A book blog about Russia in English-language fiction

Category: 2010s setting (Page 1 of 3)

Fatal Ally by Tim Sebastian (2019)

After more than two decades silence, a journalist who was once expelled from the Soviet Union has made contact. With a resurgent Russia back on the scene, his knowledge of how things used to be in Moscow could once again be useful.

But why was he so silent for so long? Can this really be the same man? And what do the things he learnt nearly 40 years ago tell us about Russia today?

You could be forgiven for thinking that these opening sentences sound like the back cover blurb for Fatal Ally. They are not. They are about its author, Tim Sebastian.

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Need To Know by Karen Cleveland (2018)

In the flurry of Russia-related thrillers published in 2018, Karen Cleveland was a new name. She is one of those ex-security service officers (in her case, CIA) who bring a degree of inside knowledge to their writing. Although, this in itself is no guarantee of authenticity and quality; as the late Jason Matthews’s outdated portrayals of Russia illustrated, for example in Red Sparrow.

The plot of Need To Know is centred around a Russian sleeper agent who lives a normal happy family life with his wife and two young children in the Washington area; a convincing and likeable young American guy, going by the name of Matt.

The original twist is that Matt’s wife, Vivian, works for the CIA, is tasked with uncovering Russian sleeper agents, and discovers that her husband is a spy.

And before anyone complains of spoilers (never a complaint that Russia in Fiction has that much truck with anyway), all of the above is the set-up. It is in the blurb, it is in the first chapter.

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The Trinity Six by Charles Cumming (2011)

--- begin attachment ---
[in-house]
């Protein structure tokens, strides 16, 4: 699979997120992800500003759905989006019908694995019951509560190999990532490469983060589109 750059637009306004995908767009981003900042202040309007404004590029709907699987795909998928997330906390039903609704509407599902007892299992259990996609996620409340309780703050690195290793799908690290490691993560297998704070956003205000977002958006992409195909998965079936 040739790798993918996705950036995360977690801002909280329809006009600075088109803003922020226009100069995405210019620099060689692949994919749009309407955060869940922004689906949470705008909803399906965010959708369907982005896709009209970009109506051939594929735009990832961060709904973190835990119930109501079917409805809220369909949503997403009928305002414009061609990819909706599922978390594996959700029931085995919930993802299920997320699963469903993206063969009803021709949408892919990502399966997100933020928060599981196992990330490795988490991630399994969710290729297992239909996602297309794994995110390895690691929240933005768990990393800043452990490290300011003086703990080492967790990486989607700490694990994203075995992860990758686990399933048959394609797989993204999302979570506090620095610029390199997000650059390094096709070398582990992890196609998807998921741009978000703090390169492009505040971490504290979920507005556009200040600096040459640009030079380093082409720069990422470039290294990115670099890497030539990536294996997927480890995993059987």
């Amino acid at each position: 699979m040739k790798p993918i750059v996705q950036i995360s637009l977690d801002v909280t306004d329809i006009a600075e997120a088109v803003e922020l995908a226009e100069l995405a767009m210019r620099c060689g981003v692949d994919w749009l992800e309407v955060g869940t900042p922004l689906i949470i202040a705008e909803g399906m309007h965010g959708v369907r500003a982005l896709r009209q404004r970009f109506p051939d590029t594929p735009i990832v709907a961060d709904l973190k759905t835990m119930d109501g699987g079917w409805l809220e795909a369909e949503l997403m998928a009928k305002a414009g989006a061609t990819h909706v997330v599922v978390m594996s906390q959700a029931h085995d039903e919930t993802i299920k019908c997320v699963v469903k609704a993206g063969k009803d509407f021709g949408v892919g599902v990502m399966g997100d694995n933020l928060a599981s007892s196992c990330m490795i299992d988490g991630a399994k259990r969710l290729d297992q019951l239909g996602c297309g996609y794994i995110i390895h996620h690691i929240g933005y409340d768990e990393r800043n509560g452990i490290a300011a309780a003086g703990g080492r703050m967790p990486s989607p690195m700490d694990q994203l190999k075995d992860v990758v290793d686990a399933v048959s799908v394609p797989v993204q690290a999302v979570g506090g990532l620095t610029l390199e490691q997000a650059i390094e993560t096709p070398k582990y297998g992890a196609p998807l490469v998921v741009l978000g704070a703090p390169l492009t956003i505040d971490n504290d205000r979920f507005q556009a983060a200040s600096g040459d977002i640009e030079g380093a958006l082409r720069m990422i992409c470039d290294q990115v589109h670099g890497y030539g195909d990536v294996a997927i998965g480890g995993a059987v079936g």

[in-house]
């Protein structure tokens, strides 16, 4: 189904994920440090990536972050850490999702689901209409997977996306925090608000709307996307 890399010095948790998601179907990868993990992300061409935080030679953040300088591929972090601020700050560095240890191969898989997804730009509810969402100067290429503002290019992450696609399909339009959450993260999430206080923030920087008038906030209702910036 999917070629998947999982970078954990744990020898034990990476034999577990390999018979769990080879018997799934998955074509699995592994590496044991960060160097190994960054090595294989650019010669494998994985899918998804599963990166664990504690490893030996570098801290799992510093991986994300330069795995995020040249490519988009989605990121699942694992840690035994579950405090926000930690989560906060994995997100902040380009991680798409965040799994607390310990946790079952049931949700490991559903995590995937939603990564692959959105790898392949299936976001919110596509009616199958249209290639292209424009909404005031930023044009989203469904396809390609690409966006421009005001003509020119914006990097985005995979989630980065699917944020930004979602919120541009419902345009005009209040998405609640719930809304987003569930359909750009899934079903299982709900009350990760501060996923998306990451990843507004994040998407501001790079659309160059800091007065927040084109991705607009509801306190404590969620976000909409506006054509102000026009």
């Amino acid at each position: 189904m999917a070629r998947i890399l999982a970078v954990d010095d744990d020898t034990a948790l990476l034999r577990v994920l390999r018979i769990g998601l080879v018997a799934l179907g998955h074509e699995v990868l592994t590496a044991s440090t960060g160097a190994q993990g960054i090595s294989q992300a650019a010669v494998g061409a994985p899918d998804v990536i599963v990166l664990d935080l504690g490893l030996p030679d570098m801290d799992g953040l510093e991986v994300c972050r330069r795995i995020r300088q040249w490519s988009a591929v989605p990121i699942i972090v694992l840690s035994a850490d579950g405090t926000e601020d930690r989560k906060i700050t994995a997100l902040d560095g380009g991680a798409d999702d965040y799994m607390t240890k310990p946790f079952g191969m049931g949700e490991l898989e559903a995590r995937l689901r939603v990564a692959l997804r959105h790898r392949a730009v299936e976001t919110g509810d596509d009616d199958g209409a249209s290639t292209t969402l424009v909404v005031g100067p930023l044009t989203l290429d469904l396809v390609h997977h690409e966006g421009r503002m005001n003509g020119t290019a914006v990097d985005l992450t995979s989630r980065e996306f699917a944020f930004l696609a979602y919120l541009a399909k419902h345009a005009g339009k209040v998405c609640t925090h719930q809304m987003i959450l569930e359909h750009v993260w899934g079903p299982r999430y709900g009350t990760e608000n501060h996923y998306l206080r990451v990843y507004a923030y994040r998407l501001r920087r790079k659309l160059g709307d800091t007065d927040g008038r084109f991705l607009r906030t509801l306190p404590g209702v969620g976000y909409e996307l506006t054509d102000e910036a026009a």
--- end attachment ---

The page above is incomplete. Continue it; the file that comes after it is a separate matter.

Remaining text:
‘Nobody knows more about Russia than you’ (p. 33). So Dr Sam Gaddis, the hero of Charles Cumming’s fifth novel, is told.

Part-way through The Trinity Six, Russia in Fiction was less impressed with Gaddis, being more inclined along the lines of

‘Blimey – Dr Sam Gaddis gives academics a bad name. He is so slow, as if he’s never read a thriller in his life. Every coincidence that happens, he accepts unquestioningly. He completely fails to read the situation.’

Happily Gaddis improved, and with him the novel, which is a relatively complex example of the ‘secrets from history which must never come to light’ genre.

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Motherland by G.D. Abson (2017)

G. D. (Garry) Abson’s first book is a cracking crime novel, set in contemporary St Petersburg and shaped around the character of a maverick female detective, Natalya Ivanova.

In Abson’s portrayal of Russia, for ‘maverick’, read ‘not corrupt’. Ivanova’s efforts to solve crime —in this case the disappearance of a young woman— are hindered as much by obstructive, careerist, regime-loyal colleagues as they are by the normal stuff such as lack of evidence and the deceptive nature of the criminal class.

One strap-line we have seen used for Motherland goes like this.

‘Natalya Ivanova does for St Petersburg what Martin Cruz Smith’s Arkady Renko did for Soviet-era Moscow.’

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Death in Siberia by Alex Dryden (2011)

The Cold War is dead, but Russia’s ambitions continue to rage.

So proclaims the front cover blurb of this 2011 thriller, in a bombastic non sequitur that typifies the return of ‘big bad Russia’ to Western thriller writers’ armoury at the end of this century’s first decade.

The Cold War ended at the end of the 1980s. For a decade or more, if thriller writers wrote about Russia, they wrote of decline and gangsterism. Then as a recovering Russia reasserted itself on the international stage, it once more became the ‘other’ against which Western spies and governments fought.